One of the scribes came to Jesus and asked him,
"Which is the first of all the commandments?" 
Jesus replied, "The first is this:
Hear, O Israel!
The Lord our God is Lord alone!
You shall love the Lord your God with all your heart,
with all your soul, 
with all your mind,
and with all your strength.
The second is this:
You shall love your neighbor as yourself."
MK 12: 28b-34

What does it mean to love God with our whole heart-- and is it humanly possible to do so? This commandment, so foundational to Judaism (Dt 6: 4-9), is also central to Christianity: the task of every believer is to allow God to be the center of one's life, affections and priorities; this means that any "false gods" -- however good or noble-- must take second place. The Shema ( Sh'ma Yisrael ;   Hebrew : שְׁמַע יִשְׂרָאֵל‬; "Hear, [O] Israel" ), which is based on this commandment, is the most important Jewish prayer; recited morning and night, it affirms God's absolute rule, establishing God as the beginning and end of human life, or, in other words, as our source and destination. Parents are obligated to teach the Shema to their children, and to keep the commandment ever-present -- hence the use of "phylacteries" on the wrists and foreheads during prayer, and the placement of "Mezuzahs" on the door posts of Jewish homes as a constant reminder of God's reign. (

But while we may have no difficulty reciting the Shema (in English!) or of quoting Jesus' reference to it, how successful are we in practice? Loving God with one's whole heart goes beyond mere ritual observance (that is, attending liturgy on Sundays and Holy Days); or sending one's children to Christian schools; or even making time for daily prayer and devotions. Loving God with one's whole heart goes beyond putting God on our calendars or daily schedules, though that is a starting point. Nor is it about joining religious life, getting ordained or volunteering for the Church. It is not about "making time for prayer" and certainly goes beyond studying theology or even spirituality. Rather, it involves "being" constantly in God, with God, in ongoing union and loving surrender. This intimate relationship to which each of us is called demands that we surrender the totality of ourselves to the Divine Presence -- our dreams, desires, goals, relationships. It means that we really live "Thy Will be done," instead of giving it mere lip service; that we let go of our ego attachments to make more room for God -- actually, so that we can give God ALL the space as that is what God asks for. Paradoxically, if we surrender everything to God, we find more than everything in the Divine Embrace.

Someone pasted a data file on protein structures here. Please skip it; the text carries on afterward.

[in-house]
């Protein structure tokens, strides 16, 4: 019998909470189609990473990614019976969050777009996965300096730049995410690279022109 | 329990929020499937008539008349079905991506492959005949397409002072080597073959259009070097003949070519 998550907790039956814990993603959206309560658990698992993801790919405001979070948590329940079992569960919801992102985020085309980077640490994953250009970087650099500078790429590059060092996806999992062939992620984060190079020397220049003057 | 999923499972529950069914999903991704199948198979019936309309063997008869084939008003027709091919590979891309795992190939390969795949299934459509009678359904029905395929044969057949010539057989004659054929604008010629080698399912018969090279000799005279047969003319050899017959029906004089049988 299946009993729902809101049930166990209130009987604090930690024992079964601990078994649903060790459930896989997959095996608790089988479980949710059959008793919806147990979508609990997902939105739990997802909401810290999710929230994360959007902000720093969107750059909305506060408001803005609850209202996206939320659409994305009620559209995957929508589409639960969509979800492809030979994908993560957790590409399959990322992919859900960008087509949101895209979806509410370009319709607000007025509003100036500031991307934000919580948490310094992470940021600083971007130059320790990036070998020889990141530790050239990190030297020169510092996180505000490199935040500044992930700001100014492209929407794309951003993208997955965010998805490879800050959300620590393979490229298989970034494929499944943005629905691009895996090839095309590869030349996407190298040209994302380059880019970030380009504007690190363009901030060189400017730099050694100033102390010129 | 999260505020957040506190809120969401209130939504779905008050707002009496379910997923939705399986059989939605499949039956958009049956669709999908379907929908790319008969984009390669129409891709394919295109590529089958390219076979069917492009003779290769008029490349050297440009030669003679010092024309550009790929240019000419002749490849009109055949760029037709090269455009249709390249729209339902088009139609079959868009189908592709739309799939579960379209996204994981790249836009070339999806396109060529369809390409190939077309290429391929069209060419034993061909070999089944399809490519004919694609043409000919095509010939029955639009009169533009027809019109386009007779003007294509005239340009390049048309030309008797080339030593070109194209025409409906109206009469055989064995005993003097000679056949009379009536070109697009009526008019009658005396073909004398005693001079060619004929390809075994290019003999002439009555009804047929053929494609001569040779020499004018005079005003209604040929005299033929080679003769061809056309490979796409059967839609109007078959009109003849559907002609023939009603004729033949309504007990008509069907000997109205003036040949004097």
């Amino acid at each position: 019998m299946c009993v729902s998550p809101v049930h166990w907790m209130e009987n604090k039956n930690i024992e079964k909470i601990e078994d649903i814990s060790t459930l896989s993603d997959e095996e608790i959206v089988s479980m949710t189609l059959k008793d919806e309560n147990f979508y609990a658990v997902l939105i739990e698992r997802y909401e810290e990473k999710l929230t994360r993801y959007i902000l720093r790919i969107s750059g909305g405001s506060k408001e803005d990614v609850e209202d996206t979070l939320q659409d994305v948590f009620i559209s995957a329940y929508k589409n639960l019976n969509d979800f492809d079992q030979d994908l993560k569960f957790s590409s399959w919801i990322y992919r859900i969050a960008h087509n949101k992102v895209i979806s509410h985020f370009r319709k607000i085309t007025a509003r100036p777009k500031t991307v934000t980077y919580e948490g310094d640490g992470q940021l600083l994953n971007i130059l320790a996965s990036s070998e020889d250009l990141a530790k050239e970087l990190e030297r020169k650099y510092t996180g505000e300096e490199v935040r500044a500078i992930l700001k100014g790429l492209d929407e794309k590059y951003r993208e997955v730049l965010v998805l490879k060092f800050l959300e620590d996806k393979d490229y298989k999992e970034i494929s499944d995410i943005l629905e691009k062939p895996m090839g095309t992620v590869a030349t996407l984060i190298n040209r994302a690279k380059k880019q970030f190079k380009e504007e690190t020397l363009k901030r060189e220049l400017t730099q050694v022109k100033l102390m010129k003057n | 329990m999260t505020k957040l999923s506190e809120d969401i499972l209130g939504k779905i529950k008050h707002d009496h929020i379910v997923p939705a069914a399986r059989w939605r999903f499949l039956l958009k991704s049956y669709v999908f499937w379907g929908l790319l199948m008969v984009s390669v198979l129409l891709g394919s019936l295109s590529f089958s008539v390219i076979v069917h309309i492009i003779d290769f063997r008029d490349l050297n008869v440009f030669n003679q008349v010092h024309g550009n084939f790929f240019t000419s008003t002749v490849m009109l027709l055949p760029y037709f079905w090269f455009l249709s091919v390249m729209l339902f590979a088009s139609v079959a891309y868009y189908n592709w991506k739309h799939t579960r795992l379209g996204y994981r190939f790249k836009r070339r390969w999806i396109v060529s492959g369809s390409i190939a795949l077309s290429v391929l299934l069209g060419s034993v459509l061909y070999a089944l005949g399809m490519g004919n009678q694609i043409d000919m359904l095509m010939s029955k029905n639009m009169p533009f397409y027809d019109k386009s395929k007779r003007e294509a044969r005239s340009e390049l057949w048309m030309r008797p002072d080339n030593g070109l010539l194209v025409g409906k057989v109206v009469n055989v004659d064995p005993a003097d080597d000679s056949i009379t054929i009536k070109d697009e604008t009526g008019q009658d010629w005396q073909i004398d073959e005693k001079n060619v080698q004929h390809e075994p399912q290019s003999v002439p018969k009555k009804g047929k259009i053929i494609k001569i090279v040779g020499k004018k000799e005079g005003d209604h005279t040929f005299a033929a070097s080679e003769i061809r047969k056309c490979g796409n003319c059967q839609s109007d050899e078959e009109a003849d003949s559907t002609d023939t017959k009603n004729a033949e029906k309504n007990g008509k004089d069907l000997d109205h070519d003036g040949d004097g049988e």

1. What relationships, activities and possessions compete with God for your attention?
  2. If God were the center of your life, how would your life change?
  3. Conversely, would do YOU need to do to make room for God in your life?
  4. How can you grow in intimacy with God?